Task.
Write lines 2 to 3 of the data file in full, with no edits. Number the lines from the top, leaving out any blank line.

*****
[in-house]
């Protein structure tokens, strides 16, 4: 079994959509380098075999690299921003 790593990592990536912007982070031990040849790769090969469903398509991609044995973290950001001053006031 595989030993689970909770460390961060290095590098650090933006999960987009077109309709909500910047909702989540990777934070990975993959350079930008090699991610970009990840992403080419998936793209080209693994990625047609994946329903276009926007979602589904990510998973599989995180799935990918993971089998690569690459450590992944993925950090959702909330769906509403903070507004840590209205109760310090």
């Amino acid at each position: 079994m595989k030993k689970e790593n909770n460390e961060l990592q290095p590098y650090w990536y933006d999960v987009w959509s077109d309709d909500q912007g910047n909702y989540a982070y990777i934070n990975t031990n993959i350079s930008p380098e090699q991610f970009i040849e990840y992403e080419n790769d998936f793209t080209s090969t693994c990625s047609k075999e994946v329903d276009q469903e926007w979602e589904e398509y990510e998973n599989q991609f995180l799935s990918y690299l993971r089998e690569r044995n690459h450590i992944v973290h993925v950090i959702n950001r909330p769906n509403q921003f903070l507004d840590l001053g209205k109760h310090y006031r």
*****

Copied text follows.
């Protein structure tokens, strides 16, 4: 079994959509380098075999690299921003 790593990592990536912007982070031990040849790769090969469903398509991609044995973290950001001053006031 595989030993689970909770460390961060290095590098650090933006999960987009077109309709909500910047909702989540990777934070990975993959350079930008090699991610970009990840992403080419998936793209080209693994990625047609994946329903276009926007979602589904990510998973599989995180799935990918993971089998690569690459450590992944993925950090959702909330769906509403903070507004840590209205109760310090």
């Amino acid at each position: 079994m595989k030993k689970e790593n909770n460390e961060l990592q290095p590098y650090w990536y933006d999960v987009w959509s077109d309709d909500q912007g910047n909702y989540a982070y990777i934070n990975t031990n993959i350079s930008p380098e090699q991610f970009i040849e990840y992403e080419n790769d998936f793209t080209s090969t693994c990625s047609k075999e994946v329903d276009q469903e926007w979602e589904e398509y990510e998973n599989q991609f995180l799935s990918y690299l993971r089998e690569r044995n690459h450590i992944v973290h993925v950090i959702n950001r909330p769906n509403q921003f903070l507004d840590l001053g209205k109760h310090y006031r």